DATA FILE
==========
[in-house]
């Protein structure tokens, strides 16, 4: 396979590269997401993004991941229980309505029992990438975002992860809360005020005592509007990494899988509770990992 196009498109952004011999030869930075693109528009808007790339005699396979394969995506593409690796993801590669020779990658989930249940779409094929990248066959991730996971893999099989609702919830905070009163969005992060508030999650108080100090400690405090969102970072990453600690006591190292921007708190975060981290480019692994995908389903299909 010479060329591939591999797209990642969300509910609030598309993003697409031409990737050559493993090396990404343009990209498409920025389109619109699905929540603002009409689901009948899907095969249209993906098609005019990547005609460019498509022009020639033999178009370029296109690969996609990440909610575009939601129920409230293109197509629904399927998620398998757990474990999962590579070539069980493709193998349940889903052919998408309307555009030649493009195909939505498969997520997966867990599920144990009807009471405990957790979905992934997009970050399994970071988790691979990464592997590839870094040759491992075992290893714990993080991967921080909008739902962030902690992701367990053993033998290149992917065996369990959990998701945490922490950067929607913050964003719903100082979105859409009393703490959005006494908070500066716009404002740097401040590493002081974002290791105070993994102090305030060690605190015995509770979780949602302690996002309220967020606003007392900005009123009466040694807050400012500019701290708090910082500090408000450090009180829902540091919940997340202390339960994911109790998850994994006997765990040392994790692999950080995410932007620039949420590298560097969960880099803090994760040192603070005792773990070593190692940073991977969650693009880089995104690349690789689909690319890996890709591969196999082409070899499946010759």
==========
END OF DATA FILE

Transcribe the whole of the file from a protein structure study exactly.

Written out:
[in-house]
């Protein structure tokens, strides 16, 4: 396979590269997401993004991941229980309505029992990438975002992860809360005020005592509007990494899988509770990992 196009498109952004011999030869930075693109528009808007790339005699396979394969995506593409690796993801590669020779990658989930249940779409094929990248066959991730996971893999099989609702919830905070009163969005992060508030999650108080100090400690405090969102970072990453600690006591190292921007708190975060981290480019692994995908389903299909 010479060329591939591999797209990642969300509910609030598309993003697409031409990737050559493993090396990404343009990209498409920025389109619109699905929540603002009409689901009948899907095969249209993906098609005019990547005609460019498509022009020639033999178009370029296109690969996609990440909610575009939601129920409230293109197509629904399927998620398998757990474990999962590579070539069980493709193998349940889903052919998408309307555009030649493009195909939505498969997520997966867990599920144990009807009471405990957790979905992934997009970050399994970071988790691979990464592997590839870094040759491992075992290893714990993080991967921080909008739902962030902690992701367990053993033998290149992917065996369990959990998701945490922490950067929607913050964003719903100082979105859409009393703490959005006494908070500066716009404002740097401040590493002081974002290791105070993994102090305030060690605190015995509770979780949602302690996002309220967020606003007392900005009123009466040694807050400012500019701290708090910082500090408000450090009180829902540091919940997340202390339960994911109790998850994994006997765990040392994790692999950080995410932007620039949420590298560097969960880099803090994760040192603070005792773990070593190692940073991977969650693009880089995104690349690789689909690319890996890709591969196999082409070899499946010759």